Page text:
These treaties included similar language guaranteeing equal pay with French nationals, required the possession of a standardized work contract, and extended the same social protections granted to French nationals. For example, the treaty concluded between France and Poland in 1919, which was subsequently amended to include conventions on social assistance in 1920, ensured that Poles would be eligible for protection by “all laws of social insurance against various risks such as illness, disability, and unemployment, currently in force or which may be subsequently established.” More specifically, Article 5 of this treaty stated that “mutual assistance subsidies against unemployment, relief funds for unemployment, and public assistance work provided by public institutions will be awarded in each of the Contracting States to nationals of the other State.”12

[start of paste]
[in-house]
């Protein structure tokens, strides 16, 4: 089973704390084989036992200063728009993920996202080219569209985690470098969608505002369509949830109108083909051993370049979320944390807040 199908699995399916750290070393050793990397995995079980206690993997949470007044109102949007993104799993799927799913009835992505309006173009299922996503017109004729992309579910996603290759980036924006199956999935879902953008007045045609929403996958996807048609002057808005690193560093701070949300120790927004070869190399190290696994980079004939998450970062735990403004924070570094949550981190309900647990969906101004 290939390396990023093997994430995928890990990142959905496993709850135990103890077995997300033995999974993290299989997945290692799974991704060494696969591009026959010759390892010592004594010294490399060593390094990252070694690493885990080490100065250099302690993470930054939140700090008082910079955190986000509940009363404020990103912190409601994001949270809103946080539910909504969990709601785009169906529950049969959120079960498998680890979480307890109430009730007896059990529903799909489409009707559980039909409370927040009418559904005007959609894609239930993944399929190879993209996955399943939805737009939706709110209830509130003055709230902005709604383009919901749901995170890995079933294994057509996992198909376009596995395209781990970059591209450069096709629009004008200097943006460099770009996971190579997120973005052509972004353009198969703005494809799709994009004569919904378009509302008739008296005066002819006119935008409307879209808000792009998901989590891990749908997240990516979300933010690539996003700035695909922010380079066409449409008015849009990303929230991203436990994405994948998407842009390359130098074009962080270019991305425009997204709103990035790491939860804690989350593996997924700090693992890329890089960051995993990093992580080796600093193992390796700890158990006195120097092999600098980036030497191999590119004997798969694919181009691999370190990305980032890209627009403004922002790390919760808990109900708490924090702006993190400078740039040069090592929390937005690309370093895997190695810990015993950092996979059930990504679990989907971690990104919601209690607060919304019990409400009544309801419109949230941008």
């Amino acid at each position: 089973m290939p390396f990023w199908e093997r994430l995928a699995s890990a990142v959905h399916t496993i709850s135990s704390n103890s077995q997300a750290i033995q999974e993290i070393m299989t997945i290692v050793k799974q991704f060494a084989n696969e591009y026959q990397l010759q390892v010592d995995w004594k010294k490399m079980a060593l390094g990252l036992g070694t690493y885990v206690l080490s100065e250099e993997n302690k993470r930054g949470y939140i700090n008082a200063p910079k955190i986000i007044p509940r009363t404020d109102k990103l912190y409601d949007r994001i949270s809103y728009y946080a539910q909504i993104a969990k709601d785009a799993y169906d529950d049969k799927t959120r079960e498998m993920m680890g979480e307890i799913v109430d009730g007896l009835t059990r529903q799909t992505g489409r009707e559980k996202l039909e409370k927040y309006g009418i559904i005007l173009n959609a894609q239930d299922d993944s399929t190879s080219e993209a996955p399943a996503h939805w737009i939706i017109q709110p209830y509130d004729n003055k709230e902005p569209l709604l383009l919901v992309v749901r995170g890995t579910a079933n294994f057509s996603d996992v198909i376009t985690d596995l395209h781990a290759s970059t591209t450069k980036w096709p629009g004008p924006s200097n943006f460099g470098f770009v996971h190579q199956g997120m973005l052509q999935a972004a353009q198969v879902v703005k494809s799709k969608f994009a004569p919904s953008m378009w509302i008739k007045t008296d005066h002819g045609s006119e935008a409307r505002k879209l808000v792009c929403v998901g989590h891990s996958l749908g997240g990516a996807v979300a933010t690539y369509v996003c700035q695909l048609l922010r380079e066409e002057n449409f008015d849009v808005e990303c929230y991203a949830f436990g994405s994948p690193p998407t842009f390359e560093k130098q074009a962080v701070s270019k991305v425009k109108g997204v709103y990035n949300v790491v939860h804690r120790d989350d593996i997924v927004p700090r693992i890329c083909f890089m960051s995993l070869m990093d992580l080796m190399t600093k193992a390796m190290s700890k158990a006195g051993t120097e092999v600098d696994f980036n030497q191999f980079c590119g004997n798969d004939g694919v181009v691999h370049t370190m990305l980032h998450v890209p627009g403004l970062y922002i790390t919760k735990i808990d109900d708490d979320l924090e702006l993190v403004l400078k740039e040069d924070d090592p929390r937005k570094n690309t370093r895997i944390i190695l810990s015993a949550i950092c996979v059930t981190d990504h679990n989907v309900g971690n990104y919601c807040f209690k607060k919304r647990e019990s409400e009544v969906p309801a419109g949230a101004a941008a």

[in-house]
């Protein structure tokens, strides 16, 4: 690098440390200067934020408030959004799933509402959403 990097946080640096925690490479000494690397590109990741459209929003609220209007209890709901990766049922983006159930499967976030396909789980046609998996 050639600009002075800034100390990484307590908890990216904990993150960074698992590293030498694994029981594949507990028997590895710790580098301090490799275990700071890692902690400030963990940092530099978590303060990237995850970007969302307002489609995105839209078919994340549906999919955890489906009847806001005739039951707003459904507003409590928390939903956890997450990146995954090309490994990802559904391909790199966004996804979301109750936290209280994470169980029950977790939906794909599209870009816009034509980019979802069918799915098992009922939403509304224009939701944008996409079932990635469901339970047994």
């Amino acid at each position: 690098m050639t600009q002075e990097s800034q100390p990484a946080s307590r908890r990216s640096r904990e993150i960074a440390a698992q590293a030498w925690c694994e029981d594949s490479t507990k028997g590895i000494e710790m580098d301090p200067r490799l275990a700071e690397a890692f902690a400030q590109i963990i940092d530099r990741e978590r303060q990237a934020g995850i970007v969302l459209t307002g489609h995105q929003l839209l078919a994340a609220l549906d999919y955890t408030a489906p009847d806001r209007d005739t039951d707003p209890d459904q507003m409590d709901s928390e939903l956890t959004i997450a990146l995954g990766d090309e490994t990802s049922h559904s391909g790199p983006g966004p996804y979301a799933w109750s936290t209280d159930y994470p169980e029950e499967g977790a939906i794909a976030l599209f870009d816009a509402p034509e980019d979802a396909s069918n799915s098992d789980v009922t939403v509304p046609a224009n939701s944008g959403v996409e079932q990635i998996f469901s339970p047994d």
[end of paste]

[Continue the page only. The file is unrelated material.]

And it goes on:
The expansion of sending-state activities also went beyond negotiating and signing bilateral labor treaties. Within their own borders, sending states began channeling workers into desired sectors of employment or simply inhibiting them from emigrating through bureaucratic procedures and red tape (Martin 2008). The Italian Commissariato General Dell’emigrazione (later renamed under fascist leadership the Directorate of Italians Abroad) was especially active “as a kind of trade union for emigrants” (Cross 1983, p. 115). It demanded higher wages in work contracts and only allowed entry into those trades, such as construction or railroad work, which offered the opportunity to acquire some savings and bring valuable skills back to Italy. In addition to intervening in the emigration process, foreign governments encouraged and funded educational and cultural activities. Poles were noted during this period for having a vibrant associational life, the nationalistic and religious elements of which were criticized from both the French republican left and nationalist right. Indeed, authorities became so concerned with sending state involvement in the education of the children of foreign-born workers that new prohibitions were enacted throughout the country, affecting Poles as far north as Pas-de-Calais (Slaby 2005) and Italians as far south as Nice (Schor 1986).